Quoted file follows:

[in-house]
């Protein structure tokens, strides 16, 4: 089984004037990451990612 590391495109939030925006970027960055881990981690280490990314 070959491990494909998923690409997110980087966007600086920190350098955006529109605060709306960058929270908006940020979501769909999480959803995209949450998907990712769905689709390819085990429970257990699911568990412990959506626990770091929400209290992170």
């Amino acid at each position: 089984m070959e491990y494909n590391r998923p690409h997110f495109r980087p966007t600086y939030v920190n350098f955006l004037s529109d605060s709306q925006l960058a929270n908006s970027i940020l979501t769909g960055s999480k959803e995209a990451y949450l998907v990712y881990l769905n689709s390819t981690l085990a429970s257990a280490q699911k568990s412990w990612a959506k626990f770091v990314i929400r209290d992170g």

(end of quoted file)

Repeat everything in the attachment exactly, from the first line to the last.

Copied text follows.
[in-house]
């Protein structure tokens, strides 16, 4: 089984004037990451990612 590391495109939030925006970027960055881990981690280490990314 070959491990494909998923690409997110980087966007600086920190350098955006529109605060709306960058929270908006940020979501769909999480959803995209949450998907990712769905689709390819085990429970257990699911568990412990959506626990770091929400209290992170």
């Amino acid at each position: 089984m070959e491990y494909n590391r998923p690409h997110f495109r980087p966007t600086y939030v920190n350098f955006l004037s529109d605060s709306q925006l960058a929270n908006s970027i940020l979501t769909g960055s999480k959803e995209a990451y949450l998907v990712y881990l769905n689709s390819t981690l085990a429970s257990a280490q699911k568990s412990w990612a959506k626990f770091v990314i929400r209290d992170g």